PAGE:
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With millions of people across the globe, I marched for women’s rights on Saturday. Alongside my beautiful daughter – who is growing into a fearless and fierce activist herself – I stood in solidarity with my sisters from all continents of the world, as we called for protection of our rights.

Solidarity Sisters!

Solidarity Sisters!

It was beautiful in Melbourne – a true mid-Summer day with stunning clear blue skies and a hot sun overhead. We stood on the steps of the State Library – my favourite place in the city – and listened as women from all walks shared their stories and urged us to stand up, rise up and never give up.

After a while, the kidlet and I walked to the back of the crowd, looking for some shade. We found a park bench and she looked for a vantage point to get a look at the rally and wander around to take some photos as I sat down at the other end of the bench to calibrate my CGM.

I quickly pricked my finger and squeezed blood onto the strip. When the number came up, I entered it into the Dex app on my phone.

The woman sitting next to me on the park bench smiled over at me. ‘Me too,’ she said, holding up the bag of jelly beans she was eating.

I beamed back at her. ‘Are you okay? The heat isn’t helping, is it?’

‘I’ll be fine. Just need a few minutes before the march starts. I’ll be okay.’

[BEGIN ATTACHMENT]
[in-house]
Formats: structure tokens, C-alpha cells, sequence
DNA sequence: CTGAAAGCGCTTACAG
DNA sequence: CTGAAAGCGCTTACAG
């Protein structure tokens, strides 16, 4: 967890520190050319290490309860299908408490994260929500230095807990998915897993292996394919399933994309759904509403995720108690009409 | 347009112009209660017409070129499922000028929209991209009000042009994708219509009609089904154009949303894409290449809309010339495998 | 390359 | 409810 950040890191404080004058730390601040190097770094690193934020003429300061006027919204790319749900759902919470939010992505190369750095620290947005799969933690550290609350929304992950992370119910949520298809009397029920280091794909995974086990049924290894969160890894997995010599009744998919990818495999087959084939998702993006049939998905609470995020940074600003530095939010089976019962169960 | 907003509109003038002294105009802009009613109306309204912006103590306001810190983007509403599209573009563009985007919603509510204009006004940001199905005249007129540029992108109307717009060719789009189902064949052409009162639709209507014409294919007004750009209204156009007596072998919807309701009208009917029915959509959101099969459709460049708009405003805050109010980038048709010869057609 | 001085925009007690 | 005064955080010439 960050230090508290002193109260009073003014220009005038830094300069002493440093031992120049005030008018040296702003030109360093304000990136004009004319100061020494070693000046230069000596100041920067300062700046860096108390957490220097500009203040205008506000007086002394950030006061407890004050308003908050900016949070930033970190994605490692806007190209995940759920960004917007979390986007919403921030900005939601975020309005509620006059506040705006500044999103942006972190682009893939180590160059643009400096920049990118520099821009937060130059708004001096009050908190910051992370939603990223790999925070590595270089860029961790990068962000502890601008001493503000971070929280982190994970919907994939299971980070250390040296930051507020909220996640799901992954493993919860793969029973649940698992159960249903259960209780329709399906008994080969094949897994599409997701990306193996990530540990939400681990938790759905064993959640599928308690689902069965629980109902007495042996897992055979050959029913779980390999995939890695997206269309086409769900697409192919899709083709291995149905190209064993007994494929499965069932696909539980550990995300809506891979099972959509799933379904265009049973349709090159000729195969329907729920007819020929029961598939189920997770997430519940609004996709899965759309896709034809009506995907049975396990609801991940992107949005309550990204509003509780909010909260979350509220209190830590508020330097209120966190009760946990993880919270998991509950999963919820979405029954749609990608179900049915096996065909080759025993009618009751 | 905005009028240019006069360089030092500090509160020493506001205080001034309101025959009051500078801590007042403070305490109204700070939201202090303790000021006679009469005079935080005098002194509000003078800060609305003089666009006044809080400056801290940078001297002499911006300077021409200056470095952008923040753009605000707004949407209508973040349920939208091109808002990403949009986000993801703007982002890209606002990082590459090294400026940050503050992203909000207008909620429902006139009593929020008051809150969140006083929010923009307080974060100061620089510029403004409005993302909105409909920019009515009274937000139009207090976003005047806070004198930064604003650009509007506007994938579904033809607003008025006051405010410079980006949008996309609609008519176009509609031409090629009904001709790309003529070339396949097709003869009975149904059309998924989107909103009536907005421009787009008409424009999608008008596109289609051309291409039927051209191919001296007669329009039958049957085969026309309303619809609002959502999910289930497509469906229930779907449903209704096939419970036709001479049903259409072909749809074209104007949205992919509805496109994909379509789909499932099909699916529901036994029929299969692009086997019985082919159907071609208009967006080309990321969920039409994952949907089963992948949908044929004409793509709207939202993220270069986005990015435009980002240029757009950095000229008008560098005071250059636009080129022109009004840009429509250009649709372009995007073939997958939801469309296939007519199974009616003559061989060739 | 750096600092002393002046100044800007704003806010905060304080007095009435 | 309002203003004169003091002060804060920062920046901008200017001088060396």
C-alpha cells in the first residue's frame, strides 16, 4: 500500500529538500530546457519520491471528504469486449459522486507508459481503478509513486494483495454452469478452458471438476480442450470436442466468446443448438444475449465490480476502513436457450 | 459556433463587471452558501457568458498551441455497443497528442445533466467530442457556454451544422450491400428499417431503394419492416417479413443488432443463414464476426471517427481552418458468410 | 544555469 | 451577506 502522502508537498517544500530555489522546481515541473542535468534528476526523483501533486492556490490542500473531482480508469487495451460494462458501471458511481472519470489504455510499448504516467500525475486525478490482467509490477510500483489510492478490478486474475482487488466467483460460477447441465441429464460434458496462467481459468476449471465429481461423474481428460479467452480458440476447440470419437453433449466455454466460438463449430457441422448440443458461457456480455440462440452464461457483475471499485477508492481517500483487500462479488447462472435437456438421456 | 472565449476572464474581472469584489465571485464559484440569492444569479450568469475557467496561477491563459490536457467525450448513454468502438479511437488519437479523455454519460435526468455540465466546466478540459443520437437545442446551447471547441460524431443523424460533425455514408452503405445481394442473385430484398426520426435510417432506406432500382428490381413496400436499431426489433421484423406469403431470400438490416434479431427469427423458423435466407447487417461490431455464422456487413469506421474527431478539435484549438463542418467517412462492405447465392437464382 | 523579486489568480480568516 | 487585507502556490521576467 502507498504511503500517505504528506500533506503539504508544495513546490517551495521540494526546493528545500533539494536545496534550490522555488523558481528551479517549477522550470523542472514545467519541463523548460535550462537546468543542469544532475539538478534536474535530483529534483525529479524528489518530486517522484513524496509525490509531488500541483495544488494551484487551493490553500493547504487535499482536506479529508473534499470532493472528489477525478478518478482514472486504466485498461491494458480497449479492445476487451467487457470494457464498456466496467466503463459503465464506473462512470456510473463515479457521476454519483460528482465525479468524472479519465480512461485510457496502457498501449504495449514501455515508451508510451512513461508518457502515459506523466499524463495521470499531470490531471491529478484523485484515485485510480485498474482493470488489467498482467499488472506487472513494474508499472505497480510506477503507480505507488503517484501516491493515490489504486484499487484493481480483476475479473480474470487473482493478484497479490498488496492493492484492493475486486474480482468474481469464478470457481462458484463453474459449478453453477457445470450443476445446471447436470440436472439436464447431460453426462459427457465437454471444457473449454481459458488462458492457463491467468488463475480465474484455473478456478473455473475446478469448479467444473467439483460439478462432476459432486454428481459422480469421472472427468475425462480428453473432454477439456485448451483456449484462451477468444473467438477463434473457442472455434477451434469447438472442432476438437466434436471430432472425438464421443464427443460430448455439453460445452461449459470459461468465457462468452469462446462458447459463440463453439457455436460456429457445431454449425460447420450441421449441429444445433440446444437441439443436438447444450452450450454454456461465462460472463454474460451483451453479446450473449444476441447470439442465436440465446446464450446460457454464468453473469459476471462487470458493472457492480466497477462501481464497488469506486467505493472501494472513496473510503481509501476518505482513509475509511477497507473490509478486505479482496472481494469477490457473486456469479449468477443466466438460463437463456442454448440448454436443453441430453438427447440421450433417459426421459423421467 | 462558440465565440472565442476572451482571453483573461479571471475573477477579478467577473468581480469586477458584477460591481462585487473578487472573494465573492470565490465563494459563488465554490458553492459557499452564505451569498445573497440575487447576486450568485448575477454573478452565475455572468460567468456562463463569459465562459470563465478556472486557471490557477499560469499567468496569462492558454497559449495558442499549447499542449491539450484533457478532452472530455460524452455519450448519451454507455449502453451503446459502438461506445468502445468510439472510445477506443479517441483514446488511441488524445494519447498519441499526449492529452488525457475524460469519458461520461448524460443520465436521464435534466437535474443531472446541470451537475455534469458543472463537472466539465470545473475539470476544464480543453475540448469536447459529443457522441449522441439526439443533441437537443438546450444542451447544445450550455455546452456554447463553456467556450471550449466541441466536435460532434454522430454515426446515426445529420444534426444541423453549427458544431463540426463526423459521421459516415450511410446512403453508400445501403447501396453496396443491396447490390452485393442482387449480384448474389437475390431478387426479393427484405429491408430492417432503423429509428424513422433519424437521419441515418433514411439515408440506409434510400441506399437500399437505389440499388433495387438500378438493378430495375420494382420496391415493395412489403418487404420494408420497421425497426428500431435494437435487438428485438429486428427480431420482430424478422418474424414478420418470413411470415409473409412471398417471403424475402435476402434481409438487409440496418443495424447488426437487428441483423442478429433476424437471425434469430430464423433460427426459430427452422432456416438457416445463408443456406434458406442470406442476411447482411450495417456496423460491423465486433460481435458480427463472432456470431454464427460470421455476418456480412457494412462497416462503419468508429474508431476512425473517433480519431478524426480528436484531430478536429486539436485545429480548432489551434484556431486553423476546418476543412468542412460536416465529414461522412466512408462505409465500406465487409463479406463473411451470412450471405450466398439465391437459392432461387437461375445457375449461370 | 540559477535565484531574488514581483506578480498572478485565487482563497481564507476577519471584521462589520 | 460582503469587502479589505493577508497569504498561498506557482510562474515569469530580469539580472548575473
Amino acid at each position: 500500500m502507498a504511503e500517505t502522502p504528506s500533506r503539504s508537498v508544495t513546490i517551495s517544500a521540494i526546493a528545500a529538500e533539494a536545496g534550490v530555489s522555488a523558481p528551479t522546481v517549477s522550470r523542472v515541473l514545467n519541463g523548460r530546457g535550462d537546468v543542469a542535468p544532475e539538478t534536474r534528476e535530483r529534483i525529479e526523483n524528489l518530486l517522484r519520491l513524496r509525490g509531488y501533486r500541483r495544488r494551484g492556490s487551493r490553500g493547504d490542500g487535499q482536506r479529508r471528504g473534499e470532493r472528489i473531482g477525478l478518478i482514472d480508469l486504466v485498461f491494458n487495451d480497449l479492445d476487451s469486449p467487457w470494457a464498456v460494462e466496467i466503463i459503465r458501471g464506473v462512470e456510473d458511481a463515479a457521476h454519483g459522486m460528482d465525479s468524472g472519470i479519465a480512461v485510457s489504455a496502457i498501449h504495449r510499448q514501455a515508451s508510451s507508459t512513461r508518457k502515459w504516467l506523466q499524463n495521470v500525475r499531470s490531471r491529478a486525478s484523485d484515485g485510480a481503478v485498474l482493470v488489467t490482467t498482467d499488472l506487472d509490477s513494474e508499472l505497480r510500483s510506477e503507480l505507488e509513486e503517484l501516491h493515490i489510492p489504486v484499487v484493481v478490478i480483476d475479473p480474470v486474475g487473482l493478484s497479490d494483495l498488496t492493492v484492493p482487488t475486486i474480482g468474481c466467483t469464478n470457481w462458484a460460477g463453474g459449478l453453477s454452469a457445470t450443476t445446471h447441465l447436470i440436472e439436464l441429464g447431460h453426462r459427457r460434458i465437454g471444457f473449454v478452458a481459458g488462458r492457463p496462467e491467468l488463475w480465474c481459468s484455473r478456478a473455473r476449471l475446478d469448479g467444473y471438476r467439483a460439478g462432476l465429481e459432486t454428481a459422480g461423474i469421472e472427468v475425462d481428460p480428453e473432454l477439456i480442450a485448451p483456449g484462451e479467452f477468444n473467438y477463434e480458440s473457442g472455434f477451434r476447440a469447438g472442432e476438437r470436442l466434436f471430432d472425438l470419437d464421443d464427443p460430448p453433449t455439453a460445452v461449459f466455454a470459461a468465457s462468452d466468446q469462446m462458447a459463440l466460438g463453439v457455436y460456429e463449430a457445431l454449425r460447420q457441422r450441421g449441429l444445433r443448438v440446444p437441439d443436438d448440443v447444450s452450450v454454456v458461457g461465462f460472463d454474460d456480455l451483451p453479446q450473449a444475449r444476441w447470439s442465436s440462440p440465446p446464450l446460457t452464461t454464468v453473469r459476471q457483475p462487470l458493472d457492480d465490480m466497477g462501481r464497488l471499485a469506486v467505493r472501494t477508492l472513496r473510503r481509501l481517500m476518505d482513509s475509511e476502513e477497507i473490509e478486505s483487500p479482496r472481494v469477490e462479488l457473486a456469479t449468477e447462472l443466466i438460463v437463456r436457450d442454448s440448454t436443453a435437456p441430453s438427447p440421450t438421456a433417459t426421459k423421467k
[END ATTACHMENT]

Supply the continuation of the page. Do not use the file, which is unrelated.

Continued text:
I smiled again and stood up. ‘We always are, right? Enjoy the march.’

‘I will,’ she said. ‘And you too. One foot in front of the other.’

I nodded. ‘It’s the only way.’

I walked over to the kidlet and we made our way back through the crowd.

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#WomensMarchMelbourne

On 11 January in 1922, a 14-year-old boy in Toronto was given the first insulin injection to treat diabetes. His name was Leonard Thompson, and he lived for another 13 years, before dying of pneumonia when he was 27 years old.

When he was given insulin for the first time, Leonard was on the only treatment available at the time for those diagnosed with type 1 diabetes. He was on a starvation diet, and he was close to death, drifting in and out of a coma because of diabetic ketoacidosis.

There are dates each year that trigger reminder lessons in the discovery of insulin. On those days, I say a silent thank you to Banting and Best for their work, grateful to them for my life and I peek into my refrigerator at the vials of insulin within easy reach for when they are needed.